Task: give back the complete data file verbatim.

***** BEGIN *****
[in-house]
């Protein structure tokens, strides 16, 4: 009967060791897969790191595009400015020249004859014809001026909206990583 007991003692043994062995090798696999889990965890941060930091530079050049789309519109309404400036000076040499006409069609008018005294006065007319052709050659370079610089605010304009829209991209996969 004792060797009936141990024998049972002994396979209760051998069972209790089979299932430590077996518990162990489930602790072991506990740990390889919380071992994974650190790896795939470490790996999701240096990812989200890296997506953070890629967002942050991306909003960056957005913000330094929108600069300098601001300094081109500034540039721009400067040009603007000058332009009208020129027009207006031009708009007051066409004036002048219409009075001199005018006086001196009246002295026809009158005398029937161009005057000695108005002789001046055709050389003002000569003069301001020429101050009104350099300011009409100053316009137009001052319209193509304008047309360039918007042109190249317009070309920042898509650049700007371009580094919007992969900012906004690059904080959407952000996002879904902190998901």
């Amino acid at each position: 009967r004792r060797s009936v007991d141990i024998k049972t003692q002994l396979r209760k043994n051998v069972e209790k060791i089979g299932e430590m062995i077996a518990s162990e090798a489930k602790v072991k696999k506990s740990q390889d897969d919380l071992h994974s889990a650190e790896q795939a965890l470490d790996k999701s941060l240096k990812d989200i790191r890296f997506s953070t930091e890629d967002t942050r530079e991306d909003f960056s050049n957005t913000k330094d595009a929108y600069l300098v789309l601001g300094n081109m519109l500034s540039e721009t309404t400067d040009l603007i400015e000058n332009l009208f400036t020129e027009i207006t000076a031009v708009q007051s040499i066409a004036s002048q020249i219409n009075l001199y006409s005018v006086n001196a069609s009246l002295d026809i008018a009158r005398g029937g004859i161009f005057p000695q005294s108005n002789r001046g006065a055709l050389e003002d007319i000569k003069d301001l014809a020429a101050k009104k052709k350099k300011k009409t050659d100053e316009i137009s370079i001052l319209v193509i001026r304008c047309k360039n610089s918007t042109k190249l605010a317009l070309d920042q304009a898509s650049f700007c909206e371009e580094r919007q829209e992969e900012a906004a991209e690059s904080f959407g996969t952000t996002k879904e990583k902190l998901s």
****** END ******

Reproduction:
[in-house]
């Protein structure tokens, strides 16, 4: 009967060791897969790191595009400015020249004859014809001026909206990583 007991003692043994062995090798696999889990965890941060930091530079050049789309519109309404400036000076040499006409069609008018005294006065007319052709050659370079610089605010304009829209991209996969 004792060797009936141990024998049972002994396979209760051998069972209790089979299932430590077996518990162990489930602790072991506990740990390889919380071992994974650190790896795939470490790996999701240096990812989200890296997506953070890629967002942050991306909003960056957005913000330094929108600069300098601001300094081109500034540039721009400067040009603007000058332009009208020129027009207006031009708009007051066409004036002048219409009075001199005018006086001196009246002295026809009158005398029937161009005057000695108005002789001046055709050389003002000569003069301001020429101050009104350099300011009409100053316009137009001052319209193509304008047309360039918007042109190249317009070309920042898509650049700007371009580094919007992969900012906004690059904080959407952000996002879904902190998901």
């Amino acid at each position: 009967r004792r060797s009936v007991d141990i024998k049972t003692q002994l396979r209760k043994n051998v069972e209790k060791i089979g299932e430590m062995i077996a518990s162990e090798a489930k602790v072991k696999k506990s740990q390889d897969d919380l071992h994974s889990a650190e790896q795939a965890l470490d790996k999701s941060l240096k990812d989200i790191r890296f997506s953070t930091e890629d967002t942050r530079e991306d909003f960056s050049n957005t913000k330094d595009a929108y600069l300098v789309l601001g300094n081109m519109l500034s540039e721009t309404t400067d040009l603007i400015e000058n332009l009208f400036t020129e027009i207006t000076a031009v708009q007051s040499i066409a004036s002048q020249i219409n009075l001199y006409s005018v006086n001196a069609s009246l002295d026809i008018a009158r005398g029937g004859i161009f005057p000695q005294s108005n002789r001046g006065a055709l050389e003002d007319i000569k003069d301001l014809a020429a101050k009104k052709k350099k300011k009409t050659d100053e316009i137009s370079i001052l319209v193509i001026r304008c047309k360039n610089s918007t042109k190249l605010a317009l070309d920042q304009a898509s650049f700007c909206e371009e580094r919007q829209e992969e900012a906004a991209e690059s904080f959407g996969t952000t996002k879904e990583k902190l998901s």